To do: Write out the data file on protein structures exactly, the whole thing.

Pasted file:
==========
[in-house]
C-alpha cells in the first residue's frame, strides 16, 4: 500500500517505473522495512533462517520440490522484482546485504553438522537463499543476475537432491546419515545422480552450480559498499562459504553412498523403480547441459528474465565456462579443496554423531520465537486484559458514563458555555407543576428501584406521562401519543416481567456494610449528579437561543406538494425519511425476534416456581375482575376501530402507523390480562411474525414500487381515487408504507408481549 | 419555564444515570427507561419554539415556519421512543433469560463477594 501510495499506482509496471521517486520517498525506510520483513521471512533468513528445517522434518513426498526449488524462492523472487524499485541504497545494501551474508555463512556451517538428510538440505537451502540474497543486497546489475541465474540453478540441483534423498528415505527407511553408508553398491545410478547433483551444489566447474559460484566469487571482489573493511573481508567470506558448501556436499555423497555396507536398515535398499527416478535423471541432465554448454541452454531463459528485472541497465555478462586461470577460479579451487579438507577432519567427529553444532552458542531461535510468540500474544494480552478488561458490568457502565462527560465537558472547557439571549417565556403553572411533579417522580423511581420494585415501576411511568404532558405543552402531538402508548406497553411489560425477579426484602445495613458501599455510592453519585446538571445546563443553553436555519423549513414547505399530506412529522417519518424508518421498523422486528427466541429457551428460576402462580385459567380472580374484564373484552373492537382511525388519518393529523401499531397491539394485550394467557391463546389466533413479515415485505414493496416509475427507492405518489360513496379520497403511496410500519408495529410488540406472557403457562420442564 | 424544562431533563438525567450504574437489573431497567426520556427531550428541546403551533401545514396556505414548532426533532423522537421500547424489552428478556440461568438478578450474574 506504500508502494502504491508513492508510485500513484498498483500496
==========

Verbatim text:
[in-house]
C-alpha cells in the first residue's frame, strides 16, 4: 500500500517505473522495512533462517520440490522484482546485504553438522537463499543476475537432491546419515545422480552450480559498499562459504553412498523403480547441459528474465565456462579443496554423531520465537486484559458514563458555555407543576428501584406521562401519543416481567456494610449528579437561543406538494425519511425476534416456581375482575376501530402507523390480562411474525414500487381515487408504507408481549 | 419555564444515570427507561419554539415556519421512543433469560463477594 501510495499506482509496471521517486520517498525506510520483513521471512533468513528445517522434518513426498526449488524462492523472487524499485541504497545494501551474508555463512556451517538428510538440505537451502540474497543486497546489475541465474540453478540441483534423498528415505527407511553408508553398491545410478547433483551444489566447474559460484566469487571482489573493511573481508567470506558448501556436499555423497555396507536398515535398499527416478535423471541432465554448454541452454531463459528485472541497465555478462586461470577460479579451487579438507577432519567427529553444532552458542531461535510468540500474544494480552478488561458490568457502565462527560465537558472547557439571549417565556403553572411533579417522580423511581420494585415501576411511568404532558405543552402531538402508548406497553411489560425477579426484602445495613458501599455510592453519585446538571445546563443553553436555519423549513414547505399530506412529522417519518424508518421498523422486528427466541429457551428460576402462580385459567380472580374484564373484552373492537382511525388519518393529523401499531397491539394485550394467557391463546389466533413479515415485505414493496416509475427507492405518489360513496379520497403511496410500519408495529410488540406472557403457562420442564 | 424544562431533563438525567450504574437489573431497567426520556427531550428541546403551533401545514396556505414548532426533532423522537421500547424489552428478556440461568438478578450474574 506504500508502494502504491508513492508510485500513484498498483500496